Kripke’s Semantic Argument against Descriptivism Reconsidered

Croatian Journal of Philosophy 13 (3):421-445 (2013)

There are two problematic assumptions in Kripke’s semantic argument against descriptivism. Assumption 1 is that the referential relation of a name to an object is only an objective or metaphysical relation between language and the world; it has nothing to do with the understanding of the name by our linguistic community. Assumption 2 is that descriptivism has to hold that, if name a has its meaning and the meaning is given by one description or a cluster of descriptions, the description should supply a set of necessary and sufficient conditions for determining what a designates; and that it is possible for us to find out such a setof conditions. Emphasizing the sociality, intentionality, conventionality and historicity of language and meaning, this paper rejects Assumption 1, and argues that Assumption 2 is an unfair interpretation of descriptivism, and it is not necessary for descriptivists to hold Assumption 2. This paper finally concludes that Kripke’s semantic argument against descriptivism fails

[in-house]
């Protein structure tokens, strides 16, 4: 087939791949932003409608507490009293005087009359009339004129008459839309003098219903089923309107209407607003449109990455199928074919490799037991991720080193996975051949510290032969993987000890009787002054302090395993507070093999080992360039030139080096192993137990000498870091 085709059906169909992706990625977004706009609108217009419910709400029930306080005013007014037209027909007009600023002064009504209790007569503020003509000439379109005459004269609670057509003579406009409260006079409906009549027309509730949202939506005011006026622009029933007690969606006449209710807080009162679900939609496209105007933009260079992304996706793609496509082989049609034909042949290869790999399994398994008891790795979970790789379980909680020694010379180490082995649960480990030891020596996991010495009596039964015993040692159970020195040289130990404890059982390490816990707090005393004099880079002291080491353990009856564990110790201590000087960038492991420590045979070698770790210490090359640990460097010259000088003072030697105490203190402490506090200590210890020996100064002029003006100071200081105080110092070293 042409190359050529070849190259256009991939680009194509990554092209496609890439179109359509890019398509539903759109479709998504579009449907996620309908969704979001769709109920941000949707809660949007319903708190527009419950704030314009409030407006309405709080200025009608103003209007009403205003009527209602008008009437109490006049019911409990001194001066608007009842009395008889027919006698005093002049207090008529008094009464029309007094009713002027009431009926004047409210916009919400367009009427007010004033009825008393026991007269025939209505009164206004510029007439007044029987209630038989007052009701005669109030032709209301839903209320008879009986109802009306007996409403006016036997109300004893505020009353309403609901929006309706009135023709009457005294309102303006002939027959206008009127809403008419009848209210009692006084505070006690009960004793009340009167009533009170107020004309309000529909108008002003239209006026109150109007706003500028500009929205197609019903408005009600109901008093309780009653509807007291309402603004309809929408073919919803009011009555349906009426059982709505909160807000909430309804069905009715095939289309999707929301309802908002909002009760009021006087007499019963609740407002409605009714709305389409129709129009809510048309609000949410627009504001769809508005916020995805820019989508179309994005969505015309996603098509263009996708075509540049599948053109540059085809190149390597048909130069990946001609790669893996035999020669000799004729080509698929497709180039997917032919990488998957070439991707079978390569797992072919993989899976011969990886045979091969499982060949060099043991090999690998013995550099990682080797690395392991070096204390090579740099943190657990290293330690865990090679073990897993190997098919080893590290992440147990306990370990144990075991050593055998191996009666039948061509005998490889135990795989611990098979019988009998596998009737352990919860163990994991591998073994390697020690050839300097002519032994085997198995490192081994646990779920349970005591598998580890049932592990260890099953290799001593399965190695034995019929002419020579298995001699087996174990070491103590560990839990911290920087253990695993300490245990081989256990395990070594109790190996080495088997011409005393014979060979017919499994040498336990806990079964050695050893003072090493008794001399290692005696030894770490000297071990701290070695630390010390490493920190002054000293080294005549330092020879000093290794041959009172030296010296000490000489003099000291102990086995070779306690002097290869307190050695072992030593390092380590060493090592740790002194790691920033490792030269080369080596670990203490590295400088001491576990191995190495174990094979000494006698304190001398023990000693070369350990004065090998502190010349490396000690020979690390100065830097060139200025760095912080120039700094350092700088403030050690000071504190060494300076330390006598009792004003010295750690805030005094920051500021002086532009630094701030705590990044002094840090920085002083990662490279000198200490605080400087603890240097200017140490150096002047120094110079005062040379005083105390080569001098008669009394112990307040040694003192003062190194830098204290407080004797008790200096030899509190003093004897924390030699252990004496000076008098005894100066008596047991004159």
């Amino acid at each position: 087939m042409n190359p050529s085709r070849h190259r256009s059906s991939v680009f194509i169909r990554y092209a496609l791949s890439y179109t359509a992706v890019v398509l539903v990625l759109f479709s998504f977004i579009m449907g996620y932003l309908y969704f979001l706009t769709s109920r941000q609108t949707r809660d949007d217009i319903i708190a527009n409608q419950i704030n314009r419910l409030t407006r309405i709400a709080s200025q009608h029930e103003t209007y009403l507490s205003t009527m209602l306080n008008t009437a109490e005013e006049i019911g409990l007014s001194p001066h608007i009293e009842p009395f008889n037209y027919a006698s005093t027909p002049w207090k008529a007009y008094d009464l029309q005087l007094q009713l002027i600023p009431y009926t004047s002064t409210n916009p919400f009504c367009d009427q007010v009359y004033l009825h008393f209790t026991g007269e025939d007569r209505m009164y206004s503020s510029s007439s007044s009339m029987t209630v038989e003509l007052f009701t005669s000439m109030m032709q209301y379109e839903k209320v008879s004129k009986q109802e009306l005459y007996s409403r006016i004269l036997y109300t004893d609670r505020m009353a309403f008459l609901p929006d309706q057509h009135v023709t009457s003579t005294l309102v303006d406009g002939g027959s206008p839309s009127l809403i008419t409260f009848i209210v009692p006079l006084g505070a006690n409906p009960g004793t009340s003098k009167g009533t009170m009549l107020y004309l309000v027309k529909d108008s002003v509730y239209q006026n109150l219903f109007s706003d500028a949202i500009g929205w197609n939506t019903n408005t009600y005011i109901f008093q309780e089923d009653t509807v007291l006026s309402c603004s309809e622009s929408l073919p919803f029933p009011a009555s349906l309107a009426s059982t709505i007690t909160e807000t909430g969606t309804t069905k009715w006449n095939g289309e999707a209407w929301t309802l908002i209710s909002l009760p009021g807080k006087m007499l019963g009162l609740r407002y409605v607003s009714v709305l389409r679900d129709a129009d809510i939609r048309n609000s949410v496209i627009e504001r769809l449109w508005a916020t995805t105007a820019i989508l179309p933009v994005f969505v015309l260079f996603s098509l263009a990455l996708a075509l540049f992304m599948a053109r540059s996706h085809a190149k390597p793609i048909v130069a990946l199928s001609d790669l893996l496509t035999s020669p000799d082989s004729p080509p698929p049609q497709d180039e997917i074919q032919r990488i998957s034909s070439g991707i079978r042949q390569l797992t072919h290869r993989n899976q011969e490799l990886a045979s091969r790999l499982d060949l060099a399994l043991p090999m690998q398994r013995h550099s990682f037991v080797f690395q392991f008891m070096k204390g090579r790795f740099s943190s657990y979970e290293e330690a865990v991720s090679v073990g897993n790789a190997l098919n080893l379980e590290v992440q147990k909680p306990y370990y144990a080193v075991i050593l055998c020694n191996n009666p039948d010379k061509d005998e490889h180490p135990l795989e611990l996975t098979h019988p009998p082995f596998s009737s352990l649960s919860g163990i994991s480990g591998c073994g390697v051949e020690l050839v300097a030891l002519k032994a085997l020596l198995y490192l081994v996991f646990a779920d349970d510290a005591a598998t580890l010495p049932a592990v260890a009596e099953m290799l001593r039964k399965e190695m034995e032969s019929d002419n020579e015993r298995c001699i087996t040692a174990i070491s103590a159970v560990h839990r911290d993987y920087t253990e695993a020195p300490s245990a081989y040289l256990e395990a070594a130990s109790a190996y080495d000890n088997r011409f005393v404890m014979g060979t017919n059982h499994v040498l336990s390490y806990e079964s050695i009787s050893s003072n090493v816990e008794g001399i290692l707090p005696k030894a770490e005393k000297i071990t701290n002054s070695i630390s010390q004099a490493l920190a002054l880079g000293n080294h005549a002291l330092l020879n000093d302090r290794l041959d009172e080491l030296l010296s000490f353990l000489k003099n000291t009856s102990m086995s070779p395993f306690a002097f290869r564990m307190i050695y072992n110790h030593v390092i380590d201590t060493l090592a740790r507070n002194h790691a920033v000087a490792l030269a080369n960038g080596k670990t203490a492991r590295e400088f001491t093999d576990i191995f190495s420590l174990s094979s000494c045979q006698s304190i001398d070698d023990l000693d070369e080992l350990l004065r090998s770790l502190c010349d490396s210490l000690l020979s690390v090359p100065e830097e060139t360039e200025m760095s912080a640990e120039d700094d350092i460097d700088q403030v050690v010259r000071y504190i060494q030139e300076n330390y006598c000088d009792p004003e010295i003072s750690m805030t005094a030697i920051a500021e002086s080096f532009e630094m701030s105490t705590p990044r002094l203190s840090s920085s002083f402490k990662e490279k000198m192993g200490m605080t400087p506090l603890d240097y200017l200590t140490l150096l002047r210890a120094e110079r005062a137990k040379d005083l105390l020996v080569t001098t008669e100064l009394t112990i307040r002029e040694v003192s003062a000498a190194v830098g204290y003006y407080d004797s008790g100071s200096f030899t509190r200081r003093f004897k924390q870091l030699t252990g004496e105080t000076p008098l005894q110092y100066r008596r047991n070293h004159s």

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DOI croatjphil201313316
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